Newsy (July 30, 2014) Health officials say 2,000 deaths occur each year in the U.S. due to weather, but it's excessive heat and cold that claim the most lives. Video provided by Newsy
Powered by NewsLook.com
Concern Grows Over Worsening Ebola Crisis

Concern Grows Over Worsening Ebola Crisis

AFP (July 30, 2014) Pan-African airline ASKY has suspended all flights to and from the capitals of Liberia and Sierra Leone amid the worsening Ebola health crisis, which has so far caused 672 deaths in Guinea, Liberia and Sierra Leone. Duration: 00:43 Video provided by AFP
Powered by NewsLook.com

Search ScienceDaily

Number of stories in archives: 140,361

Find with keyword(s):
Enter a keyword or phrase to search ScienceDaily for related topics and research stories.

Save/Print:
Share:

Breaking News:
from the past week

In Other News

... from NewsDaily.com

Science News

Health News

    Environment News

    Technology News



      Save/Print:
      Share:

      Free Subscriptions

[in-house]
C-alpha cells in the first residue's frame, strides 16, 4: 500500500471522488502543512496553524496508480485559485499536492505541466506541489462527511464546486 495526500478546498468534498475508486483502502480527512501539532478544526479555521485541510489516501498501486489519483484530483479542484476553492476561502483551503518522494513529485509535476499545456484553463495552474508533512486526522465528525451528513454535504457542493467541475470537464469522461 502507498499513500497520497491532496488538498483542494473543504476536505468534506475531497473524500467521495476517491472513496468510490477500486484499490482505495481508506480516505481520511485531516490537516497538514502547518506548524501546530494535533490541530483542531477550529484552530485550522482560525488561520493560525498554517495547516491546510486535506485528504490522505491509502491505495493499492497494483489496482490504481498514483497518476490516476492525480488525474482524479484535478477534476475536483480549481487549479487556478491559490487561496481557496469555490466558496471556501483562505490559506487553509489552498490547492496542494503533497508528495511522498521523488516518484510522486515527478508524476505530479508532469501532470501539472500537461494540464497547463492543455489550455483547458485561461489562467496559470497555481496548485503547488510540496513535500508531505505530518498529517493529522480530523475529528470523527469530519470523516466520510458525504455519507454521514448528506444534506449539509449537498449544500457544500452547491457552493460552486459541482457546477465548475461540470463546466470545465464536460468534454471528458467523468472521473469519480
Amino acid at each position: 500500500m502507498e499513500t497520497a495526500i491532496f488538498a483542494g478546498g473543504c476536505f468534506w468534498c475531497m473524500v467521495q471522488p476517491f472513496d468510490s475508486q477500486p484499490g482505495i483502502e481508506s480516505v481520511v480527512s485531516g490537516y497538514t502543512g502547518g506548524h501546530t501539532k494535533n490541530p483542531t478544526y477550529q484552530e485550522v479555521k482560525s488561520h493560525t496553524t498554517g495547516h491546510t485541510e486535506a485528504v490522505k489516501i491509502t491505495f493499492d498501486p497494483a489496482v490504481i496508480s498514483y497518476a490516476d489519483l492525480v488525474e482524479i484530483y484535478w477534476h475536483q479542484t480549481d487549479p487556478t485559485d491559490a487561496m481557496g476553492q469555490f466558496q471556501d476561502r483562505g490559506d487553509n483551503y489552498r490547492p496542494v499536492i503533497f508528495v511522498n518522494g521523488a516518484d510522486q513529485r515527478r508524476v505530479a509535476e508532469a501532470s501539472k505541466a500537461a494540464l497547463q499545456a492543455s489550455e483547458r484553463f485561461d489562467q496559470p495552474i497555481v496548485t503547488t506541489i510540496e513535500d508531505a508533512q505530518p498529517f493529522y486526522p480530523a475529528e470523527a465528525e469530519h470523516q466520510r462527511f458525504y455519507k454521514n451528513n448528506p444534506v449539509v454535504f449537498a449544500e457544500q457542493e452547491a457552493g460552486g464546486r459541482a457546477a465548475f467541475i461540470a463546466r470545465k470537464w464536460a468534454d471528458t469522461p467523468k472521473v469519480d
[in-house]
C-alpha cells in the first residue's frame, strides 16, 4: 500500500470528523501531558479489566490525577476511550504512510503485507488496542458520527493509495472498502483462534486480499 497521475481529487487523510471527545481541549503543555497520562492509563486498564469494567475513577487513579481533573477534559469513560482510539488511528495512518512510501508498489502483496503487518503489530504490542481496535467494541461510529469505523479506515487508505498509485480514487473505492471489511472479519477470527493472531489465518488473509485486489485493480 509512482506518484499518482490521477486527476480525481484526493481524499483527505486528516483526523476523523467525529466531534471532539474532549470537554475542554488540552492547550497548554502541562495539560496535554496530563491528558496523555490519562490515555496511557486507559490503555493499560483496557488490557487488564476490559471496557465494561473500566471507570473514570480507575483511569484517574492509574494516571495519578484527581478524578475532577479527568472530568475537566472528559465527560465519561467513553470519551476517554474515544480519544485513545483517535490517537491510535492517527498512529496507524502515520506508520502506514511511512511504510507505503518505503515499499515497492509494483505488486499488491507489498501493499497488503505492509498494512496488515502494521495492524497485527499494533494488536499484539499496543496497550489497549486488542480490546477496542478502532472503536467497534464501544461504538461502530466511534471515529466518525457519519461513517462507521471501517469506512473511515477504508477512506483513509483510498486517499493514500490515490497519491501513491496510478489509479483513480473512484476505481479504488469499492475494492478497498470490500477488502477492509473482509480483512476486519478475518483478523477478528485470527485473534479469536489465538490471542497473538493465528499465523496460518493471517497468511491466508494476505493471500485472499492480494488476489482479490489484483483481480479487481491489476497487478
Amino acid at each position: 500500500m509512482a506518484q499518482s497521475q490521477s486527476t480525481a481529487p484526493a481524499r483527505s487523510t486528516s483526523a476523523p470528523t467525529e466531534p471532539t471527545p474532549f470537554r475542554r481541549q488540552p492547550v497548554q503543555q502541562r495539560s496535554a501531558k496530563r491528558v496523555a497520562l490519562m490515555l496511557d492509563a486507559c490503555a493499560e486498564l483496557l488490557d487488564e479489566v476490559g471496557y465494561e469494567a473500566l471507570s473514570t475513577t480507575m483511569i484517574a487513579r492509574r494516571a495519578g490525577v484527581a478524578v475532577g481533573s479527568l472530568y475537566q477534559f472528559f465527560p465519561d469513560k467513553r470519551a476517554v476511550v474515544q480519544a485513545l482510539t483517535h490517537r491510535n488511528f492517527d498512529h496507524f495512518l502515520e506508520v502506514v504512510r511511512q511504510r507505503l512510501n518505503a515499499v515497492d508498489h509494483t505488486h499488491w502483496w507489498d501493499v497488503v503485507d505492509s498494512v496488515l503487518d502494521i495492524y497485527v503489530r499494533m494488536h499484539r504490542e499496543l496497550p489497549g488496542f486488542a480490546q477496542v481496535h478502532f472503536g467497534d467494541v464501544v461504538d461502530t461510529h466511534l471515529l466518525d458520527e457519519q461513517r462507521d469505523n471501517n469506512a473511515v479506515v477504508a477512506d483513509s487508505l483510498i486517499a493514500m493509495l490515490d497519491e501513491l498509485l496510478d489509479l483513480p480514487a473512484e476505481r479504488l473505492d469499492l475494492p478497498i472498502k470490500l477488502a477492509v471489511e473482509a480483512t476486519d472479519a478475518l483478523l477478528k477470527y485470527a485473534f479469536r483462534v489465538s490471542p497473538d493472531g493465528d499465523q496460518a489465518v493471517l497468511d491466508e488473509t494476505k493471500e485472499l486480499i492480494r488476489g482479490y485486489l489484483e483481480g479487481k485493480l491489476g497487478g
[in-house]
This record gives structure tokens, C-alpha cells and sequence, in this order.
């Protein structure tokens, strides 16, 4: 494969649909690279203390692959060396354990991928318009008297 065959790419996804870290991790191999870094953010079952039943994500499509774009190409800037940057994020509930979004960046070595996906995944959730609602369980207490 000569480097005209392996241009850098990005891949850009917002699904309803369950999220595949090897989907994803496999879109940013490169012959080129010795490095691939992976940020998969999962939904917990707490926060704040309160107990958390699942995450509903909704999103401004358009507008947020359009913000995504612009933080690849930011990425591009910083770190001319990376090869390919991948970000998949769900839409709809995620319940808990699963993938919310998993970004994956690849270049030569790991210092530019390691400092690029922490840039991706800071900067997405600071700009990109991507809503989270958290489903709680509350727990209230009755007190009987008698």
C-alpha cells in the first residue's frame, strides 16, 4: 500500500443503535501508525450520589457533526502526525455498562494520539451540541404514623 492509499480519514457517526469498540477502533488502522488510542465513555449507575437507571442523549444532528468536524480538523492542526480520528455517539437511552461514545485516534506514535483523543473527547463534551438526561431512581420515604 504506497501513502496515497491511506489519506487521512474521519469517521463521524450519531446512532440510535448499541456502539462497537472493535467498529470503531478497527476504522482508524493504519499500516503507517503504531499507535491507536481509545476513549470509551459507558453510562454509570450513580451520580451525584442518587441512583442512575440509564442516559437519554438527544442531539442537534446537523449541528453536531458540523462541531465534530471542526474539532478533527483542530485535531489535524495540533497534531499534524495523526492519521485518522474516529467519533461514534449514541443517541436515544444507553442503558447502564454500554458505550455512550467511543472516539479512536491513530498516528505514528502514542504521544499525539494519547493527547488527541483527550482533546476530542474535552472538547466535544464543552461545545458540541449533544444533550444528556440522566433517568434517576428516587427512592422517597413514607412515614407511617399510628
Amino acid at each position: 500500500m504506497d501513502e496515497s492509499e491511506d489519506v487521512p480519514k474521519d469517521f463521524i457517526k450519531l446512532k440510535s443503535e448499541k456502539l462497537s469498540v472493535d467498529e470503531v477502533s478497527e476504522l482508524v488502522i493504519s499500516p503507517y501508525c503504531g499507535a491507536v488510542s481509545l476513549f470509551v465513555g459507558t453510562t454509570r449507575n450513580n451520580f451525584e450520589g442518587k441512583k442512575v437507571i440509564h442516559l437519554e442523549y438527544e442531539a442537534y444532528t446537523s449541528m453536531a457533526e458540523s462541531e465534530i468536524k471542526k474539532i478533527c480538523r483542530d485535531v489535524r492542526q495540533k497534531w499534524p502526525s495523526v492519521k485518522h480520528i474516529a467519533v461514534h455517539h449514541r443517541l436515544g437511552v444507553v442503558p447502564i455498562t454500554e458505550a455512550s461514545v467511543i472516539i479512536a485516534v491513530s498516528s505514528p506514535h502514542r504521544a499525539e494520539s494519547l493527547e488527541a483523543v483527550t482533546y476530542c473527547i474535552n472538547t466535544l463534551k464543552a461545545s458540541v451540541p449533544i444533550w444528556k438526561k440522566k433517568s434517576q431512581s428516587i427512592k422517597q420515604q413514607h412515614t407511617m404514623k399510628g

Get the latest science news with ScienceDaily's free email newsletters, updated daily and weekly. Or view hourly updated newsfeeds in your RSS reader:

      Get Social & Mobile


      Keep up to date with the latest news from ScienceDaily via social networks and mobile apps:

      Have Feedback?


      Tell us what you think of ScienceDaily -- we welcome both positive and negative comments. Have any problems using the site? Questions?
      Mobile: iPhone Android Web
      Follow: Facebook Twitter Google+
      Subscribe: RSS Feeds Email Newsletters
      Latest Headlines Health & Medicine Mind & Brain Space & Time Matter & Energy Computers & Math Plants & Animals Earth & Climate Fossils & Ruins